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The Brain and Emotional Language Study

Researcher 

Description 

The Brain and Emotional Language Study is seeking to understand more about how language processing interacts with a person’s emotional communication skills. 

Emotional intelligence is the ability to understand how other people are feeling, and feelings can be conveyed through non-verbal cues (like faces) as well as through language. Understanding other’s emotions is critical for interacting with our parents, siblings, and peers, and also helps foster and nurture these relationships. Individuals with Autism Spectrum Disorders (ASD) often struggle with social relationships, and while research suggests that this may be partially due to difficulties with processing emotions, there is evidence that understanding language is a relative strength in autism.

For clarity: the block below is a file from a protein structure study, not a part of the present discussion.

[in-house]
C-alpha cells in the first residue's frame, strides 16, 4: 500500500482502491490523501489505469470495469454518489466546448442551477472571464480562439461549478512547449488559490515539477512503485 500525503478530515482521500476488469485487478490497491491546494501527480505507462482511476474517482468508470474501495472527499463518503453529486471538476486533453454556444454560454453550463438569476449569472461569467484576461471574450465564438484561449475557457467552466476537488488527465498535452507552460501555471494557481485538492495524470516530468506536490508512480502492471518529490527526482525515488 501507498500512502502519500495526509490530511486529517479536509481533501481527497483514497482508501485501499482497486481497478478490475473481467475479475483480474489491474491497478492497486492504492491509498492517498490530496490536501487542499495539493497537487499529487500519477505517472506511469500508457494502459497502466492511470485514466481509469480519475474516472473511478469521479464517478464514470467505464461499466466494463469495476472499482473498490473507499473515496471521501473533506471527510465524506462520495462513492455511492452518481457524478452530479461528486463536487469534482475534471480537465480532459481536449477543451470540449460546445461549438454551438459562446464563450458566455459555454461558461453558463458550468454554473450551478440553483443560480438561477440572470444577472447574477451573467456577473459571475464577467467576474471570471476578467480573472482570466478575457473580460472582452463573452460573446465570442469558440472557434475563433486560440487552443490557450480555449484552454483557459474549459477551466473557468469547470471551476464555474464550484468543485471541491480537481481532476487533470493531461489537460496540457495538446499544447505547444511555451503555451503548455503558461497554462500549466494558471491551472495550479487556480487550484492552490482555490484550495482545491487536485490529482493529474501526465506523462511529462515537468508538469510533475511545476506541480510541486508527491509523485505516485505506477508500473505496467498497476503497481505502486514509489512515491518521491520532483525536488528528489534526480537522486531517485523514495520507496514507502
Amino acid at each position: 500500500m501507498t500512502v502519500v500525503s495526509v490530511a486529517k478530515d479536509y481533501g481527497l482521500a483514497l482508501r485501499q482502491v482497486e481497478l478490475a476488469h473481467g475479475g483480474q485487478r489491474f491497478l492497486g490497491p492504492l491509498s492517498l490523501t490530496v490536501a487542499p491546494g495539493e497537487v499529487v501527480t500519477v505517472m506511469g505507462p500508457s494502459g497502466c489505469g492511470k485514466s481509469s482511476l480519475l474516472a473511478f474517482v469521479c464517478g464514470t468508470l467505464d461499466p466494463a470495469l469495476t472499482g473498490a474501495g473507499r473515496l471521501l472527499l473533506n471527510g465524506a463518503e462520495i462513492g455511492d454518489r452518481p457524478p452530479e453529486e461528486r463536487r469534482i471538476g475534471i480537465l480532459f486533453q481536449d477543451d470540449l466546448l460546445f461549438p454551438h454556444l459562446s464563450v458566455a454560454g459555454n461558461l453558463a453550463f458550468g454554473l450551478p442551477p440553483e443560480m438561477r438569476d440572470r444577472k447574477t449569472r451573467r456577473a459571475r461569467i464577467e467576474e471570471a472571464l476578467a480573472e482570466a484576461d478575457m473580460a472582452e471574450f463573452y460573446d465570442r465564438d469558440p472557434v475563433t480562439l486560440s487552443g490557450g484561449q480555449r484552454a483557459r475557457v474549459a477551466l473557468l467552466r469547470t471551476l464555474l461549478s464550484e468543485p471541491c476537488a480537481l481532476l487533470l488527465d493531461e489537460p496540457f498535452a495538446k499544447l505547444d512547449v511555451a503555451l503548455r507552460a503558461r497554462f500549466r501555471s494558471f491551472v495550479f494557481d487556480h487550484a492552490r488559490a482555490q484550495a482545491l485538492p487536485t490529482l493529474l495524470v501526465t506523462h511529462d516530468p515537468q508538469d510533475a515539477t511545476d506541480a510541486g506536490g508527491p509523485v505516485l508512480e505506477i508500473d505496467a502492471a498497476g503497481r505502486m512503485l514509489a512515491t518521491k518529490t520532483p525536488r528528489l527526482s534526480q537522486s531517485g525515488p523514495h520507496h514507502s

The overall goal of this study is to determine a) whether individuals with autism are able to make emotional inferences in the language context, and b) to investigate whether these individuals use the neural systems associated with language and emotion when making these inferences as compared to typically achieving peers.  Specifically, we will examine whether this profile is associated with reduced neural activity in the emotion-related brain regions (e.g., the amygdala and ventral prefrontal cortex), compensatory neural activity in the language network (left inferior frontal gyrus and left superior temporal gyrus), and/or aberrant functional connectivity between these systems.  To do this, we will compare functional MRI data from older adolescents and adults with autism to their typically developing peers on an Emotional Inference Task (EIT). Emotionally valent (positive or negative) and neutral (physical state) short stories will be presented verbally in an event-related fMRI study, and subjects will be asked to make a congruency judgment pertaining to the inference to be drawn. 

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